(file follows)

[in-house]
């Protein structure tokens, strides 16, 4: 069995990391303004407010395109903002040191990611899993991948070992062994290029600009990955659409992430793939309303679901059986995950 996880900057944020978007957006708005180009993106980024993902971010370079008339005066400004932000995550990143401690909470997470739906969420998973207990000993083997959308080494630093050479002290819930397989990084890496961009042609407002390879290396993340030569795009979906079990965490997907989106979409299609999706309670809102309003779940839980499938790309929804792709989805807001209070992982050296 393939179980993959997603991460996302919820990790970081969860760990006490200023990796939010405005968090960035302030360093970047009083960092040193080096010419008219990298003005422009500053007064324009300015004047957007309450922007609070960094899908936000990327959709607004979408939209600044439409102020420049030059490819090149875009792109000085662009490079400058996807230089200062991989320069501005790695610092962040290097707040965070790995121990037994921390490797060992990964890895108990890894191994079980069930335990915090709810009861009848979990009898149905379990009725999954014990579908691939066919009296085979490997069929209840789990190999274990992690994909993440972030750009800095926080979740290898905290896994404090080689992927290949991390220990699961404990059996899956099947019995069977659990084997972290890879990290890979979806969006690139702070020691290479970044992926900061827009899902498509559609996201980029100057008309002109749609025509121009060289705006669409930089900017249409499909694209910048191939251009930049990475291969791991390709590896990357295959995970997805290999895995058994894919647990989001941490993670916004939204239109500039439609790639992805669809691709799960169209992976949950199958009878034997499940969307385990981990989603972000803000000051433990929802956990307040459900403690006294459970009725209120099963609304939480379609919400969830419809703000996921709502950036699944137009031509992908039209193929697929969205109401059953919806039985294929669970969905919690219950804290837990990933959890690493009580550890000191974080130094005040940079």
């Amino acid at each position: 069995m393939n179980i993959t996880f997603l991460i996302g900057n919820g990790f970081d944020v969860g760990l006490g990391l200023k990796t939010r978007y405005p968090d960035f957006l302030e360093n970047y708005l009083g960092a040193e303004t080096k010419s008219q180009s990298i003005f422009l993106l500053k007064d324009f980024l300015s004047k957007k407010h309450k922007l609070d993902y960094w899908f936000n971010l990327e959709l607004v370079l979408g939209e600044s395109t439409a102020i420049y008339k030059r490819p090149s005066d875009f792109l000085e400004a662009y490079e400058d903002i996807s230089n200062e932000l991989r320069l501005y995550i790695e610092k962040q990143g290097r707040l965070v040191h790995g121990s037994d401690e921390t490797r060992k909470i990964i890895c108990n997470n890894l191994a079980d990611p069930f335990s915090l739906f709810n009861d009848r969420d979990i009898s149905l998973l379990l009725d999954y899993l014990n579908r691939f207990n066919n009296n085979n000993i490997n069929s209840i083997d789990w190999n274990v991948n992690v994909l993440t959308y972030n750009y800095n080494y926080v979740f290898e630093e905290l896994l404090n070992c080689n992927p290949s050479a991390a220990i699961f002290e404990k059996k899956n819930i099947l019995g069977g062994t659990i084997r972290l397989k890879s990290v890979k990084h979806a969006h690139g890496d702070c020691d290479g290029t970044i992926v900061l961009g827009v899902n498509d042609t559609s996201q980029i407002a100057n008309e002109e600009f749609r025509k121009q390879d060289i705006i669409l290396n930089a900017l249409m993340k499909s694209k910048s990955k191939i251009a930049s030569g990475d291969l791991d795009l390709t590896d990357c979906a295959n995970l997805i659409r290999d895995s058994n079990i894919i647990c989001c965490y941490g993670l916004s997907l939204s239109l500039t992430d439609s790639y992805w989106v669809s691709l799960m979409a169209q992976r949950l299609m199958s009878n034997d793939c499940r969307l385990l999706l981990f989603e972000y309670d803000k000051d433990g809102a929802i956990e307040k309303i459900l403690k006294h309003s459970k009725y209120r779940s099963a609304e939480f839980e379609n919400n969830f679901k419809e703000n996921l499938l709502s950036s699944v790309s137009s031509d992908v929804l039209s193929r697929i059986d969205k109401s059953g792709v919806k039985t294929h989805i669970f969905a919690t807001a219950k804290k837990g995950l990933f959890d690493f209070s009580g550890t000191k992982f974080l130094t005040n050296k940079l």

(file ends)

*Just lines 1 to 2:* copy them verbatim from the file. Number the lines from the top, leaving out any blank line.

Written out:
[in-house]
């Protein structure tokens, strides 16, 4: 069995990391303004407010395109903002040191990611899993991948070992062994290029600009990955659409992430793939309303679901059986995950 996880900057944020978007957006708005180009993106980024993902971010370079008339005066400004932000995550990143401690909470997470739906969420998973207990000993083997959308080494630093050479002290819930397989990084890496961009042609407002390879290396993340030569795009979906079990965490997907989106979409299609999706309670809102309003779940839980499938790309929804792709989805807001209070992982050296 393939179980993959997603991460996302919820990790970081969860760990006490200023990796939010405005968090960035302030360093970047009083960092040193080096010419008219990298003005422009500053007064324009300015004047957007309450922007609070960094899908936000990327959709607004979408939209600044439409102020420049030059490819090149875009792109000085662009490079400058996807230089200062991989320069501005790695610092962040290097707040965070790995121990037994921390490797060992990964890895108990890894191994079980069930335990915090709810009861009848979990009898149905379990009725999954014990579908691939066919009296085979490997069929209840789990190999274990992690994909993440972030750009800095926080979740290898905290896994404090080689992927290949991390220990699961404990059996899956099947019995069977659990084997972290890879990290890979979806969006690139702070020691290479970044992926900061827009899902498509559609996201980029100057008309002109749609025509121009060289705006669409930089900017249409499909694209910048191939251009930049990475291969791991390709590896990357295959995970997805290999895995058994894919647990989001941490993670916004939204239109500039439609790639992805669809691709799960169209992976949950199958009878034997499940969307385990981990989603972000803000000051433990929802956990307040459900403690006294459970009725209120099963609304939480379609919400969830419809703000996921709502950036699944137009031509992908039209193929697929969205109401059953919806039985294929669970969905919690219950804290837990990933959890690493009580550890000191974080130094005040940079």